A preclinical study provides the rationale for combining BRAF-targeted therapy with immunotherapy agents in patients with BRAF mutations. These mutations activate the MAPK signaling pathway, which leads to increased oncogenic potential. The researchers showed that in BRAF-mutant melanoma cell lines, a selective BRAF inhibitor (PLX4720) blocked the MAPK pathway and increased tumor antigen expression without affecting T-cell function.
The research builds on previous clinical studies of melanoma treated with selective BRAF and MAPK inhibitors (see Table). However, while the BRAF/MAPK treatment resulted in a high response rate in those studies, the response was only temporary (median duration, eight months). "We were trying to see if we could improve this therapy for melanoma with the goal of combining BRAF-targeted therapy with immunotherapy to improve response duration," said lead researcher Jennifer A. Wargo, MD, from the surgical oncology division of Boston's Massachusetts General Hospital (Cancer Research online, June 15, 2010).
In the study, tumor antigenic expression was increased in the melanoma cell lines treated with the BRAF inhibitor (BRAF mutant lines only) or two specific MAPK/MEK inhibitors. This included an increase in melanocyte differentiation antigens (MDAs), which led to improved recognition by MART-1-specific and gp100-specific T cells.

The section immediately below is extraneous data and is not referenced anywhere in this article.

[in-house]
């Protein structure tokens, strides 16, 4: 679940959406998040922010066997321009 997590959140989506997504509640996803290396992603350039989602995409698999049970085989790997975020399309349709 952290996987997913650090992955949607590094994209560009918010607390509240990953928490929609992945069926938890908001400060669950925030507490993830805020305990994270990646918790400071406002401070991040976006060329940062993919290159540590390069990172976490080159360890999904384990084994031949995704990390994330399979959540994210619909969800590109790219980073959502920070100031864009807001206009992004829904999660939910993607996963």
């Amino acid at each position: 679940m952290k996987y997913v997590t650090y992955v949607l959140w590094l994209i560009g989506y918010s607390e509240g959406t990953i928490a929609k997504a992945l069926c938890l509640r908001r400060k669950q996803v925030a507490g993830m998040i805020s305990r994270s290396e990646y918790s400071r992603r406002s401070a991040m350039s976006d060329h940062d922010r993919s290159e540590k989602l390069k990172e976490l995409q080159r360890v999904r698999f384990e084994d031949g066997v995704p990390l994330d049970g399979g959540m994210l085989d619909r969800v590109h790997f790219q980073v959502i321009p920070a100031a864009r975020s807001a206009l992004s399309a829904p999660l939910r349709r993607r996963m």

"If indeed these BRAF inhibitors are not only killing tumor cells directly but also making the tumor cells more visible to the immune system, then treating with BRAF inhibitors may be advantageous when used in combination with immunotherapy for melanoma," Dr. Wargo said.
Expression of MDAs was proportionally upregulated in each cell line; however, the level of induction or change varied significantly, from twofold induction in one cell line to 100-fold induction in another. In future clinical trials, this variability in MDA expression changes with BRAF inhibition may help identify those patients most likely to benefit from the addition of immunotherapy.
MAPK = mitogen-activated protein kinase
Unlike the two specific MAPK/MEK inhibitors, which decreased T-cell function, selective inhibition of BRAF had no deleterious effect on T cells. "Essentially, you could treat patients with this BRAF inhibitor and give them immunotherapy and you wouldn't be thwarting your efforts. Whereas if you treat with a MAPK inhibitor, your T-cell function is decreased; your immune system is essentially repressed," Dr. Wargo said. "I think the study has immediate clinical implications."
The study offers new arguments for combining selective targeted therapy with immunotherapy, according to Mario Colombo, PhD, senior editor for Cancer Research and director of molecular immunotherapy at the Italian National Cancer Institute in Genoa. It also offers support for further research into vaccination as a cure and prevention for melanoma, Dr. Colombo said.